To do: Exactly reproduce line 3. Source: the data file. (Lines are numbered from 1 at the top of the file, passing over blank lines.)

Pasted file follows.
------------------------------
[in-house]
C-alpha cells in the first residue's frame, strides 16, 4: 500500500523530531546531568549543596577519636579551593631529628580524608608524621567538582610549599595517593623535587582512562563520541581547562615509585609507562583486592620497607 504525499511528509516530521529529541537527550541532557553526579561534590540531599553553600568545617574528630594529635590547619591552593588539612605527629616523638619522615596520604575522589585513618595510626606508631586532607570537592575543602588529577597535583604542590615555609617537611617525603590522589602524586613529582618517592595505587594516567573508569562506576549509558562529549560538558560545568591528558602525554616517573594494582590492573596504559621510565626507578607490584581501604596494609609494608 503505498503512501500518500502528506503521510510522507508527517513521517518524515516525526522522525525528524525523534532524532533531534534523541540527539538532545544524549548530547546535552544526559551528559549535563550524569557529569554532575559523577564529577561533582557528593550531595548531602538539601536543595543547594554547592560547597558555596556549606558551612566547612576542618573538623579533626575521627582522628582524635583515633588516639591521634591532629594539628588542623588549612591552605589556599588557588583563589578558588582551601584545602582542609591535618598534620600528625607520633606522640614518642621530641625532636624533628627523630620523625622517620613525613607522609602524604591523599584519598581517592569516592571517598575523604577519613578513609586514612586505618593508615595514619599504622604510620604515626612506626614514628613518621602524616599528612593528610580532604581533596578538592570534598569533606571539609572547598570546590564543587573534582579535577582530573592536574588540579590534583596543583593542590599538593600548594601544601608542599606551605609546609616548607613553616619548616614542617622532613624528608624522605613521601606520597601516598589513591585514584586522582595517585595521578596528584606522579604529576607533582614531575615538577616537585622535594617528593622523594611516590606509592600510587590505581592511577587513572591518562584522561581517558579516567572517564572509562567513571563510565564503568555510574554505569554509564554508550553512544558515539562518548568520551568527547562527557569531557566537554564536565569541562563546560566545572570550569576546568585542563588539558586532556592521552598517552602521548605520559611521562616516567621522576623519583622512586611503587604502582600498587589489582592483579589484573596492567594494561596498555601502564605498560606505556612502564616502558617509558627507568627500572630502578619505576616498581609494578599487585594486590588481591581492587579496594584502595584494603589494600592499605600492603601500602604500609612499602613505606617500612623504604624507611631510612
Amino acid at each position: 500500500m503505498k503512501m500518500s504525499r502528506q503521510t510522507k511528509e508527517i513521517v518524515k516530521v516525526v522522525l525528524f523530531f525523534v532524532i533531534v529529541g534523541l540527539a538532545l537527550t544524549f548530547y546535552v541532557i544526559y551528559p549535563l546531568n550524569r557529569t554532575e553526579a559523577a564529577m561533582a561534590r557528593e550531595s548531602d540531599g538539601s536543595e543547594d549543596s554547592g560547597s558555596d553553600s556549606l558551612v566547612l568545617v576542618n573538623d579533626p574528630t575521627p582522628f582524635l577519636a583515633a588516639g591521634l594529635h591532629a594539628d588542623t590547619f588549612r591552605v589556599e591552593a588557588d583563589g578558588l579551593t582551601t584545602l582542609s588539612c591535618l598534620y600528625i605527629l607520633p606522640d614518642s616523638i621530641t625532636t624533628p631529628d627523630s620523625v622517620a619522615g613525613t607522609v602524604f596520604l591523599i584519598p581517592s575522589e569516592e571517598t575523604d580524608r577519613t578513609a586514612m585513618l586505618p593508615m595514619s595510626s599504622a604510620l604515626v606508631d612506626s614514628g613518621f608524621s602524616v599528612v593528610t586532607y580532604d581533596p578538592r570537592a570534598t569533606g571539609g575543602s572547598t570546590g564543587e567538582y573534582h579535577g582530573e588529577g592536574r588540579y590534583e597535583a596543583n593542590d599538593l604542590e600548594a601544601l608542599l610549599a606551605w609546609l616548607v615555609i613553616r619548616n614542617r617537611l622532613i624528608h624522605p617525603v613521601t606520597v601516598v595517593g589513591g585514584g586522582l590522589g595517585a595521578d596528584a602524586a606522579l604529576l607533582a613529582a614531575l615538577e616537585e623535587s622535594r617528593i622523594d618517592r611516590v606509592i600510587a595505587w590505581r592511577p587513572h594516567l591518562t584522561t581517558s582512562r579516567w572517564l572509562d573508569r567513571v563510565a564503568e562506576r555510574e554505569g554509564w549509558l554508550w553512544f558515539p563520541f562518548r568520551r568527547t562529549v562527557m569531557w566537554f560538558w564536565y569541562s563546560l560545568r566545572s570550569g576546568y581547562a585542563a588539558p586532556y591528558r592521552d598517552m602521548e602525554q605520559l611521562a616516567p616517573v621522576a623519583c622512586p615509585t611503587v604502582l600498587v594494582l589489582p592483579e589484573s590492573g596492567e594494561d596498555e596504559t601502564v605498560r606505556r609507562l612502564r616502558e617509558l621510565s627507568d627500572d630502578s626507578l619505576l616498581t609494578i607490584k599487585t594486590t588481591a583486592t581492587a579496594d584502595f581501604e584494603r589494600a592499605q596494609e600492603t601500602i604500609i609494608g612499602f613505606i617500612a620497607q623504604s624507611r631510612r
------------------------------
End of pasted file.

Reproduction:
Amino acid at each position: 500500500m503505498k503512501m500518500s504525499r502528506q503521510t510522507k511528509e508527517i513521517v518524515k516530521v516525526v522522525l525528524f523530531f525523534v532524532i533531534v529529541g534523541l540527539a538532545l537527550t544524549f548530547y546535552v541532557i544526559y551528559p549535563l546531568n550524569r557529569t554532575e553526579a559523577a564529577m561533582a561534590r557528593e550531595s548531602d540531599g538539601s536543595e543547594d549543596s554547592g560547597s558555596d553553600s556549606l558551612v566547612l568545617v576542618n573538623d579533626p574528630t575521627p582522628f582524635l577519636a583515633a588516639g591521634l594529635h591532629a594539628d588542623t590547619f588549612r591552605v589556599e591552593a588557588d583563589g578558588l579551593t582551601t584545602l582542609s588539612c591535618l598534620y600528625i605527629l607520633p606522640d614518642s616523638i621530641t625532636t624533628p631529628d627523630s620523625v622517620a619522615g613525613t607522609v602524604f596520604l591523599i584519598p581517592s575522589e569516592e571517598t575523604d580524608r577519613t578513609a586514612m585513618l586505618p593508615m595514619s595510626s599504622a604510620l604515626v606508631d612506626s614514628g613518621f608524621s602524616v599528612v593528610t586532607y580532604d581533596p578538592r570537592a570534598t569533606g571539609g575543602s572547598t570546590g564543587e567538582y573534582h579535577g582530573e588529577g592536574r588540579y590534583e597535583a596543583n593542590d599538593l604542590e600548594a601544601l608542599l610549599a606551605w609546609l616548607v615555609i613553616r619548616n614542617r617537611l622532613i624528608h624522605p617525603v613521601t606520597v601516598v595517593g589513591g585514584g586522582l590522589g595517585a595521578d596528584a602524586a606522579l604529576l607533582a613529582a614531575l615538577e616537585e623535587s622535594r617528593i622523594d618517592r611516590v606509592i600510587a595505587w590505581r592511577p587513572h594516567l591518562t584522561t581517558s582512562r579516567w572517564l572509562d573508569r567513571v563510565a564503568e562506576r555510574e554505569g554509564w549509558l554508550w553512544f558515539p563520541f562518548r568520551r568527547t562529549v562527557m569531557w566537554f560538558w564536565y569541562s563546560l560545568r566545572s570550569g576546568y581547562a585542563a588539558p586532556y591528558r592521552d598517552m602521548e602525554q605520559l611521562a616516567p616517573v621522576a623519583c622512586p615509585t611503587v604502582l600498587v594494582l589489582p592483579e589484573s590492573g596492567e594494561d596498555e596504559t601502564v605498560r606505556r609507562l612502564r616502558e617509558l621510565s627507568d627500572d630502578s626507578l619505576l616498581t609494578i607490584k599487585t594486590t588481591a583486592t581492587a579496594d584502595f581501604e584494603r589494600a592499605q596494609e600492603t601500602i604500609i609494608g612499602f613505606i617500612a620497607q623504604s624507611r631510612r